The tiff at Thitu began when a swarm of Chinese fishing boats appeared near the feature. Some think this is in response to Philippine efforts to upgrade its facilities there combined with the fear that the Philippines might let the U.S. military use them. According to the Philippines, the presence of 275 Chinese vessels near Thitu between January and March 2019 violated its “sovereignty, sovereign rights, and jurisdiction”. It filed a diplomatic protest with China to this effect.  The West and its media have painted this particular situation as a clear case of Chinese ‘intimidation’ of the Philippines.  Joseph Felter, US Deputy Assistant Secretary of Defense for South and Southeast Asia said “China’s activities are of concern. It seems to be somewhat aggressive and provocative and we feel that they’re unnecessary and unwarranted.”

So far this has been an uneasy standoff. But there are several things that could go wrong.  If China attempts to actually blockade, or worse, “attack” the Philippine military on Thitu, it would likely draw an equally confrontational and aggressive response from the Philippines.

Another possibility is that the Philippines or China may try to occupy Sandy Cay—a high tide elevation claimed by both near Thitu.  In this event, Philippines President Duterte would come under tremendous pressure from his opposition to either defend its claimed territory or prevent China from occupying the features. 

Apparently Philippine navy vessels and aircraft patrol the area.   If Chinese militia, or worse, Chinese coast guard or naval assets were to clash with or harass Philippine naval assets, this could trigger a call for US military assistance.  According to US Secretary of State Mike Pompeo “Any armed attack on Philippine forces, aircraft or public vessels in the South China Sea will trigger mutual defense obligations.”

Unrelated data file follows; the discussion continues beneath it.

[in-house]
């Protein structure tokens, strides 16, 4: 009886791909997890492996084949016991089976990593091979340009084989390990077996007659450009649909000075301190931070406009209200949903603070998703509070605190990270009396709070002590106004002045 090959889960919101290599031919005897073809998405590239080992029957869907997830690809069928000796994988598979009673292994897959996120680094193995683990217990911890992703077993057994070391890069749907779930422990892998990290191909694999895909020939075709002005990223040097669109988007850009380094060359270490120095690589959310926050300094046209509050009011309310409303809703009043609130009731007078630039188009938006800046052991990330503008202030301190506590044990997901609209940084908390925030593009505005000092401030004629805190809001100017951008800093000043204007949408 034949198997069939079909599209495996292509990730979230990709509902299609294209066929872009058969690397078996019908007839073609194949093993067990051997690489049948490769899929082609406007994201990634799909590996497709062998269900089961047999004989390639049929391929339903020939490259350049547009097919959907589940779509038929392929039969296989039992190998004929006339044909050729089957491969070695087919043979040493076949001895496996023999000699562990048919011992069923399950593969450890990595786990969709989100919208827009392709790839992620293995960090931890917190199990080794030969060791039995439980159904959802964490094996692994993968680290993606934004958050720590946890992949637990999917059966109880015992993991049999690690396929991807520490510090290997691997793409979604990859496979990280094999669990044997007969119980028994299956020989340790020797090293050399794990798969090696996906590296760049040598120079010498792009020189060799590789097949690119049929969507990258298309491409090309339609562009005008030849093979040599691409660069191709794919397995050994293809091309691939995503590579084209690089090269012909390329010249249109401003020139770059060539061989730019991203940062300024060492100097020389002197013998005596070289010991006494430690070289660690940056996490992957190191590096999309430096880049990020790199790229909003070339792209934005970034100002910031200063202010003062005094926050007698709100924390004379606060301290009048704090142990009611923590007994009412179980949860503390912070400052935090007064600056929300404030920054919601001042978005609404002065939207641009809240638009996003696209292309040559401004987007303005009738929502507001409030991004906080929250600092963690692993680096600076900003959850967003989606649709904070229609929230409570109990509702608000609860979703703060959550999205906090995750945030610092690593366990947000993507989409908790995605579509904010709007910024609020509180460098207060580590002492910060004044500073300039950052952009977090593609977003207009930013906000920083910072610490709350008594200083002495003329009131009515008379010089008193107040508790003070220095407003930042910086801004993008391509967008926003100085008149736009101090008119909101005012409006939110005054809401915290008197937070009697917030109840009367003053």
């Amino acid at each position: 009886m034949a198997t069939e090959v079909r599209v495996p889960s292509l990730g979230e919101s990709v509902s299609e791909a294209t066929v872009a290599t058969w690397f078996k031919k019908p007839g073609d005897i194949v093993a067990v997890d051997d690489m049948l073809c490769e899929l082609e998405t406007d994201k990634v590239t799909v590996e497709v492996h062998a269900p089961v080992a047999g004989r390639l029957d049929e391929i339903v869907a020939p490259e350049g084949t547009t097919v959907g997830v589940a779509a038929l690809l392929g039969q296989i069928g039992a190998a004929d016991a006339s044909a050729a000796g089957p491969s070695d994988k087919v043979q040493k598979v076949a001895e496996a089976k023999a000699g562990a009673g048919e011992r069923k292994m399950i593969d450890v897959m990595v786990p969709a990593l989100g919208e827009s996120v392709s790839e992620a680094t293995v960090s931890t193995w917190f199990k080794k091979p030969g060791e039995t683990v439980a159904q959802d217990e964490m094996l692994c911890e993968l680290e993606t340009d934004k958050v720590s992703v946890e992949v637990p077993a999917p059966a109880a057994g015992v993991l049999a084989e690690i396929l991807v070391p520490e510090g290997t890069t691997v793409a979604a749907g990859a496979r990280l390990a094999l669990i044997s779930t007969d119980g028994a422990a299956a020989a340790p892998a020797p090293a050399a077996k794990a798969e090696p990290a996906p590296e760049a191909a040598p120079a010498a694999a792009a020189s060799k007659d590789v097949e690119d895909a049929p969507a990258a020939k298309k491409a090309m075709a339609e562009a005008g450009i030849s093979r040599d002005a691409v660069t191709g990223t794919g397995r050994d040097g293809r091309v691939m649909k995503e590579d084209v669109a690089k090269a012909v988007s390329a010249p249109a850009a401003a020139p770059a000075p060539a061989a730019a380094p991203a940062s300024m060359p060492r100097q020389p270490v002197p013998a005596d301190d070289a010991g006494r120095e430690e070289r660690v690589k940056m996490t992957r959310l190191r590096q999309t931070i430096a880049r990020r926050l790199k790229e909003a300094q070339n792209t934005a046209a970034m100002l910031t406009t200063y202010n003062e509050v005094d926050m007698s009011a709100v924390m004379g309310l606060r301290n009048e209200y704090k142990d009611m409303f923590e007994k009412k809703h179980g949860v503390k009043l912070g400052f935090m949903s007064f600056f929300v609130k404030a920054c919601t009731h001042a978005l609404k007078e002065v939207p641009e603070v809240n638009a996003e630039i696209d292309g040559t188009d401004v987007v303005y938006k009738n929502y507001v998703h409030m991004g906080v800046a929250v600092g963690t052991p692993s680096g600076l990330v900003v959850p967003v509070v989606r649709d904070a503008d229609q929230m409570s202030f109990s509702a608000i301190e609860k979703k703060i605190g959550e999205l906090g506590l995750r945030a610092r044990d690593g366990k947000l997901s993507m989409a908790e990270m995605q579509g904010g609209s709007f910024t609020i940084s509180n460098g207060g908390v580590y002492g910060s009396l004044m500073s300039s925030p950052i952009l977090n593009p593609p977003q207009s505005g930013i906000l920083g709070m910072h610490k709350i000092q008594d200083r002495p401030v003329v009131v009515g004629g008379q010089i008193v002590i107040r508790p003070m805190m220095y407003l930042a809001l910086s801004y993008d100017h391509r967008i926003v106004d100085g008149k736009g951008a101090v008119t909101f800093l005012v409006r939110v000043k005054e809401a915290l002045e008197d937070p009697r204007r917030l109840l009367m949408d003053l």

While this does not mean that the US military will automatically come to the Philippines’ aid, the U.S. would almost certainly become politically involved.

Indeed, this would play right into the U.S. narrative that China is bent on militarily dominating the region and is not to be trusted.  It would also play into Duterte’s increasingly China-bashing opposition in the run-up to next month’s elections and this could spur him to change his friendly policy towards China. Duterte has so far dealt deftly with the China issue.  But now China’s actions are embarrassing him and his administration.  According to Philippines Secretary of Foreign Affairs Teodoro Locsin, “China is pretty close to exceeding” the limits that come with its ties with the Philippine government. Duterte has now warned Beijing to leave Thitu alone and in characteristic flamboyant fashion, declared  “I will tell my solders [to] prepare for a suicide mission”.

China needs to tread carefully in this situation.  It should not be pushing the issue – either kinetically or politically.  Such territorial disputes will not be permanently resolved with force –or quickly.  China needs to reevaluate and prioritize what it wants and demonstrate its famous patience and long-term view to achieve the larger goal.  All – including China – should revert to and maintain the pre- confrontation status quo in the South China Sea.

Mark J. Valencia

Mark J. Valencia, is an internationally known maritime policy analyst, political commentator and consultant focused on Asia. He is the author or editor of some 15 books and more than 100 peer-reviewed journal articles. He is currently an Adjunct Senior Scholar, National Institute for South China Sea Studies, Haikou, China.